On June 22, 2018, the Environmental Protection Agency (EPA) released a proposal to lower the dust-lead hazard standards for public comment. The new proposed standards come in response to increased concerns of how little lead exposure is required to negatively impact the health of children. Lowering the standards for lead dust on floors and window sills would be an important step in further reducing lead exposure in the United States and would hold contractors performing work in older homes to a more stringent standard than currently in place.
The EPA is currently proposing no change to the definition of lead-based paint since the agency currently lacks sufficient information to support such an adjustment at this time.
The EPA is proposing to change the dust-lead hazard standards from 40 µg/ft2 and 250 µg/ft2 to 10 µg/ft2 and 100 µg/ft2 on floors and window sills, respectively. These standards would apply to most pre-1978 housing and child-occupied facilities, such as day care centers and kindergarten facilities.
Per Scott Pruitt, EPA Administrator, “Reducing childhood lead exposure is a top priority for the EPA, Lead-contaminated dust from chipped and peeling lead-based paint is one of the most common causes of elevated blood lead levels in children. Strengthening the standards for lead in dust is an important component of EPA’s strategy to curtail childhood lead exposure.”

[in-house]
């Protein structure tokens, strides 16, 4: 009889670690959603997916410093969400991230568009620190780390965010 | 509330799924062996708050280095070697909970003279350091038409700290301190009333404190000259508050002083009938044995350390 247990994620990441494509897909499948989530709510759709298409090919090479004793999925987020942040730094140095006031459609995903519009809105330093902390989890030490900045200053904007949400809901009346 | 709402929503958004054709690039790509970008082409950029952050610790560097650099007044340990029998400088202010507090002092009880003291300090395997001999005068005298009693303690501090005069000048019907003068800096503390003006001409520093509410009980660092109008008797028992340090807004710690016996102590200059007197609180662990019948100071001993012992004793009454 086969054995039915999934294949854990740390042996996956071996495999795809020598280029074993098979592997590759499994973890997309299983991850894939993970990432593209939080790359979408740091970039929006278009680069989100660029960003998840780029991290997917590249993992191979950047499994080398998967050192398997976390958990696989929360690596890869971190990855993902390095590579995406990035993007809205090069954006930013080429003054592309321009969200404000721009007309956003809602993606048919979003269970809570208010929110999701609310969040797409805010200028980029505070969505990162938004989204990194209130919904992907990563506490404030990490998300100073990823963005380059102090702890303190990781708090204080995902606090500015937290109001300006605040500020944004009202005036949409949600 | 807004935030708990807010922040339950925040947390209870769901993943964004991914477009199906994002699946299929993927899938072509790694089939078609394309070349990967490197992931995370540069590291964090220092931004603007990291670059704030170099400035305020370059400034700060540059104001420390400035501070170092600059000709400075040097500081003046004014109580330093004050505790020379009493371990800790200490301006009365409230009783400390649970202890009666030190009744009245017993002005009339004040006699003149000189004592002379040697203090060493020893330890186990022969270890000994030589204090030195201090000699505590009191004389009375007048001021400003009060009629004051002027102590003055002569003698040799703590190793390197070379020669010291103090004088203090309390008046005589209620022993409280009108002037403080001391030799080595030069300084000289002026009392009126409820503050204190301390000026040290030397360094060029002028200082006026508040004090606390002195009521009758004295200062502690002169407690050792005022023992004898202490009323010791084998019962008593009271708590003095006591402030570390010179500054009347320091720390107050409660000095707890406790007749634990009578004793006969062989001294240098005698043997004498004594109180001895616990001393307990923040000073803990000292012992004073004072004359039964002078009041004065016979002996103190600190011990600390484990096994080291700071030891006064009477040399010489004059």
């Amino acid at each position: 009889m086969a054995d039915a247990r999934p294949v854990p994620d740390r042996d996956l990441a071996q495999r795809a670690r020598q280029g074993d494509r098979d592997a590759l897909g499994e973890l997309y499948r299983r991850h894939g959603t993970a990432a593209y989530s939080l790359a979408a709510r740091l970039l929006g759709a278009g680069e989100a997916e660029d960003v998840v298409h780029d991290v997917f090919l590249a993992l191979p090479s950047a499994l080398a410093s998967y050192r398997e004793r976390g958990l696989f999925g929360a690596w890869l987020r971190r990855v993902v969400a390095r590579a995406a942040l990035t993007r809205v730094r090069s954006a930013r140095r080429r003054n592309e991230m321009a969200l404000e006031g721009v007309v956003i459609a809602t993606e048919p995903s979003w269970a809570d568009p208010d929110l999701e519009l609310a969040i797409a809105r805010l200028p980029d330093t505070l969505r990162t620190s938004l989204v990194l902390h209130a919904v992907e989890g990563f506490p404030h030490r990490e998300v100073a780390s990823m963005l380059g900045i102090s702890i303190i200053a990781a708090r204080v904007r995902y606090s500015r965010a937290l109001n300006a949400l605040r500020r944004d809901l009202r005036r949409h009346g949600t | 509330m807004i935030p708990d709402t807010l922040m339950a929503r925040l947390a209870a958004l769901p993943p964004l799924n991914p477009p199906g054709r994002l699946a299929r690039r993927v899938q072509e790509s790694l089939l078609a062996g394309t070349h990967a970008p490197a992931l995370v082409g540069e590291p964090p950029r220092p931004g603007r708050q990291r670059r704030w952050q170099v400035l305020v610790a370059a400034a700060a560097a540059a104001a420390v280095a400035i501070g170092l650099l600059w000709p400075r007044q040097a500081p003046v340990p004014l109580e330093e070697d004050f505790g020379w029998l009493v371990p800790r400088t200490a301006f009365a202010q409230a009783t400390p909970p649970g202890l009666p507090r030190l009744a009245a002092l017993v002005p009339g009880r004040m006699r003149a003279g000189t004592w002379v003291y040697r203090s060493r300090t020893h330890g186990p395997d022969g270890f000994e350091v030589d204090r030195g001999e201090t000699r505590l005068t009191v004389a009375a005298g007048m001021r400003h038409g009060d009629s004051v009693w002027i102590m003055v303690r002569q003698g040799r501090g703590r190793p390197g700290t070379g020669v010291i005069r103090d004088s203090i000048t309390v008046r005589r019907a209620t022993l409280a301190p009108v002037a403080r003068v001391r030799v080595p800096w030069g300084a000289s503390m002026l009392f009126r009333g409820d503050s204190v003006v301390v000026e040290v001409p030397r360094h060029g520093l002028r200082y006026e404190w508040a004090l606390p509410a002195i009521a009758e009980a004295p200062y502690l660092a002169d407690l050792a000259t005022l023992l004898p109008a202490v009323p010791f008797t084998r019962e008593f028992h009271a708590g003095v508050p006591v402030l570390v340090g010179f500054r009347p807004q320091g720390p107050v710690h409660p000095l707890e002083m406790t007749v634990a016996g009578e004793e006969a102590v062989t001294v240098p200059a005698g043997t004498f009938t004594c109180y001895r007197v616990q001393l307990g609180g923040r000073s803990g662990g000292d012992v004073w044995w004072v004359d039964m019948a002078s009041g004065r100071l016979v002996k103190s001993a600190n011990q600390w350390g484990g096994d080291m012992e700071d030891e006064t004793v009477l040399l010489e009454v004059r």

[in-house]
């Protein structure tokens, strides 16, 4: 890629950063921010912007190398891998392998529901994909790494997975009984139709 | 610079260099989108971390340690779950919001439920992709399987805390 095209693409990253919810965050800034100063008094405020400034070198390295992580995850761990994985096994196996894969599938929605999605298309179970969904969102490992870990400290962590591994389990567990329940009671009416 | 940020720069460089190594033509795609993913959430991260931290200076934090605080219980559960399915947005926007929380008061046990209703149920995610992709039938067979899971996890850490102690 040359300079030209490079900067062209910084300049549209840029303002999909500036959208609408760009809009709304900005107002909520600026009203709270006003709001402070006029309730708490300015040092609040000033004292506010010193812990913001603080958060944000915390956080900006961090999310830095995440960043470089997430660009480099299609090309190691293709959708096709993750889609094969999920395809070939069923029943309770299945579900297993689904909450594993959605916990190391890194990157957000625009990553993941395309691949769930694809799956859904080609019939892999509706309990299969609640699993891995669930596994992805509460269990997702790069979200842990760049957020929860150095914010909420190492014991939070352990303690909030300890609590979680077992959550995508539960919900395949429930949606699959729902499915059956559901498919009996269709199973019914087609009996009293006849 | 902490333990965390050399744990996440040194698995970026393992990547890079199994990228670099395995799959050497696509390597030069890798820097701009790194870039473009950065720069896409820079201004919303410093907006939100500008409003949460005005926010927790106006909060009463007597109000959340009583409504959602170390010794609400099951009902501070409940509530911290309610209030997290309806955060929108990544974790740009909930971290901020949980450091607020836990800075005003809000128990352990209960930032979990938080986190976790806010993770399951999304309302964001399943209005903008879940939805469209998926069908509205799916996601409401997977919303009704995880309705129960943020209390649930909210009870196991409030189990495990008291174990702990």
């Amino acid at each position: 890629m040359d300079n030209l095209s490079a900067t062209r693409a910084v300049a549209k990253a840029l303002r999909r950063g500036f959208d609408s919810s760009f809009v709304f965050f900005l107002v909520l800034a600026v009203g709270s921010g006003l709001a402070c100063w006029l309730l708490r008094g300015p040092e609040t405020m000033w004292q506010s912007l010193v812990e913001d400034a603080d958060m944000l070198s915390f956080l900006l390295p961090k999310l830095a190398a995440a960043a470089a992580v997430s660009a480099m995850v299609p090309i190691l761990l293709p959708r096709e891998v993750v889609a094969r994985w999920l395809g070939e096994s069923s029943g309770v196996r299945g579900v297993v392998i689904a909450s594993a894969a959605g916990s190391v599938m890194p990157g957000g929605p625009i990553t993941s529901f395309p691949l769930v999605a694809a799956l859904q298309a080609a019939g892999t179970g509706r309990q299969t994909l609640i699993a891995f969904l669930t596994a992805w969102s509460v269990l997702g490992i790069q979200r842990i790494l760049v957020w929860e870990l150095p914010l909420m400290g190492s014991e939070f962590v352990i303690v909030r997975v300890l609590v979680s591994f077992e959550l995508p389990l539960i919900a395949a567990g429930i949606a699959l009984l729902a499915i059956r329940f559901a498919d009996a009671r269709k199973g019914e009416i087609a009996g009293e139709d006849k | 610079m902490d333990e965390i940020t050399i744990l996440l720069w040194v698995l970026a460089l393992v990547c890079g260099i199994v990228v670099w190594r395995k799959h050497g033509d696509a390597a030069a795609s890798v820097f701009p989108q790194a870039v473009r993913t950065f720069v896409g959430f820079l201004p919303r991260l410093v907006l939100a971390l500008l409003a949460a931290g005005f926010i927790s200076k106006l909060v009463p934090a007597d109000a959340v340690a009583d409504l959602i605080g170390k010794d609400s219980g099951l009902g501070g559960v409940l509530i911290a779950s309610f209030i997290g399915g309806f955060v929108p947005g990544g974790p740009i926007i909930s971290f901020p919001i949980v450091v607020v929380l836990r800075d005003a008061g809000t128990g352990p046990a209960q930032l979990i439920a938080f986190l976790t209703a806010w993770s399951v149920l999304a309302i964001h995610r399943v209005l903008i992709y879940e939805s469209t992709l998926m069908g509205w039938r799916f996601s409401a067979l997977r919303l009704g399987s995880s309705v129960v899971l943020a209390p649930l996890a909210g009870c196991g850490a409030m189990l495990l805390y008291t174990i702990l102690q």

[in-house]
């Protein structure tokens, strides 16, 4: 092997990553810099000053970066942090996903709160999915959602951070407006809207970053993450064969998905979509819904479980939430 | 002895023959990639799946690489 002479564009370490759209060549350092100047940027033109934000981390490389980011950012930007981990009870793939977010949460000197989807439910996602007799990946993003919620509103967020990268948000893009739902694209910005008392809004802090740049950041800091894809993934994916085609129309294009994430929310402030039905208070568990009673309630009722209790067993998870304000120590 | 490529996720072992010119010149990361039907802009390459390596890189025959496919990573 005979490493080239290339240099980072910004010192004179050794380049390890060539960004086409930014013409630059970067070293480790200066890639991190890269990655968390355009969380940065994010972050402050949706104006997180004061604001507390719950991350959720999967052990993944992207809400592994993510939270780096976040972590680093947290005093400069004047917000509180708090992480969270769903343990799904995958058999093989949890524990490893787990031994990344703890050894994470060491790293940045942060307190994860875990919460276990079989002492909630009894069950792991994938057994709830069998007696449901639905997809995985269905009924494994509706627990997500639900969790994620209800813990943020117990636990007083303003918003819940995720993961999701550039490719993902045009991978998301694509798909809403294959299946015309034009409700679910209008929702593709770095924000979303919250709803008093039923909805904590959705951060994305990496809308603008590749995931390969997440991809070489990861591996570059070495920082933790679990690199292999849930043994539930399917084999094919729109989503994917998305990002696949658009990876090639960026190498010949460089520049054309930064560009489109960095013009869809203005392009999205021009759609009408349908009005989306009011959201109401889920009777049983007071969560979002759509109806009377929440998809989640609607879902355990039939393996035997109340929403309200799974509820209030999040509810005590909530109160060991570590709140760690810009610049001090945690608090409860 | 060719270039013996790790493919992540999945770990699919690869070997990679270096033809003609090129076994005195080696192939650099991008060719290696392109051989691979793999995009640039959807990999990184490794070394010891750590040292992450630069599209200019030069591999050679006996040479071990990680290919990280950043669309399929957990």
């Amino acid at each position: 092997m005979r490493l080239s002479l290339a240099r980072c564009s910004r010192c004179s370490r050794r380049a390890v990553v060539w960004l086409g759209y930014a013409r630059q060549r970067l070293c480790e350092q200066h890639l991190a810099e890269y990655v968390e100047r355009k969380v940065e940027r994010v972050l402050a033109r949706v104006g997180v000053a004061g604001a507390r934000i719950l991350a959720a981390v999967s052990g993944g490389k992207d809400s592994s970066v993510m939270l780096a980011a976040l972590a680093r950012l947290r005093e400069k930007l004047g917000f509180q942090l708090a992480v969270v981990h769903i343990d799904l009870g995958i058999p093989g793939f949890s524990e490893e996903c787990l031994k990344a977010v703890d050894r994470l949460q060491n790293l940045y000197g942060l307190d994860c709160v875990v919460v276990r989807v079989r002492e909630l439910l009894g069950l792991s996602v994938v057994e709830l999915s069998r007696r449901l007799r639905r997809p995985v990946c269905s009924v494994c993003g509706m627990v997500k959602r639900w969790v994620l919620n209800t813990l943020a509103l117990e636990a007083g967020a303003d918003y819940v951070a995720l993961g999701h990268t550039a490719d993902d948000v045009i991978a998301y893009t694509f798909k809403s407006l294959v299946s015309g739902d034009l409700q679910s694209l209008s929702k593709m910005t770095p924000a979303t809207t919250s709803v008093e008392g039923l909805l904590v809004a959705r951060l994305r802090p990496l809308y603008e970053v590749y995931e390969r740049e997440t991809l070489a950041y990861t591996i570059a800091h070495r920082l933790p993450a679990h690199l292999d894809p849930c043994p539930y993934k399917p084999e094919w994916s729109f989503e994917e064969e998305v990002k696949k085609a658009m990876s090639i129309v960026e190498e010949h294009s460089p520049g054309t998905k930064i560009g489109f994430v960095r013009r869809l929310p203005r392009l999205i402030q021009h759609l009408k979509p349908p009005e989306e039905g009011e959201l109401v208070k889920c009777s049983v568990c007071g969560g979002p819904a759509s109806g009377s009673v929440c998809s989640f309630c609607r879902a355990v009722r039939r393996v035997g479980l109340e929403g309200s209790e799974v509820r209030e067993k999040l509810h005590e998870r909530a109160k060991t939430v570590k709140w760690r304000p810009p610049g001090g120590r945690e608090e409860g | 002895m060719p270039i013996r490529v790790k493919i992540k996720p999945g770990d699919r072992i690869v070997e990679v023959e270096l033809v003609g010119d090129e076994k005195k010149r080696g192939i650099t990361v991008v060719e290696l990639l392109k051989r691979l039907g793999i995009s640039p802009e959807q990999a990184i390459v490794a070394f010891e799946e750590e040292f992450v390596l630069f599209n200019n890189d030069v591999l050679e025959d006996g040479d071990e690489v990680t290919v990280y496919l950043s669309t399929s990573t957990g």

Lead exposure can cause a range of adverse health effects and is particularly dangerous for young children, because their nervous systems are still developing. Weight, metabolism, diet and the lack of a well-developed blood-brain barrier are all factors that can exacerbate the impact of lead on kids, particularly those under six years old. Lead exposure continues to pose a significant health and safety threat to Americans who live or consistently visit structures built before 1978 when the use of lead-based paint was permitted.
The EI Group offers a wide range of regulated lead classes as well as RRP courses required to perform most renovations, repairs and painting in homes built prior to 1978.
To learn more about lead and what you can do to meet the requirements of the existing and proposed standards, contact me (919) 459-5276 or firstname.lastname@example.org.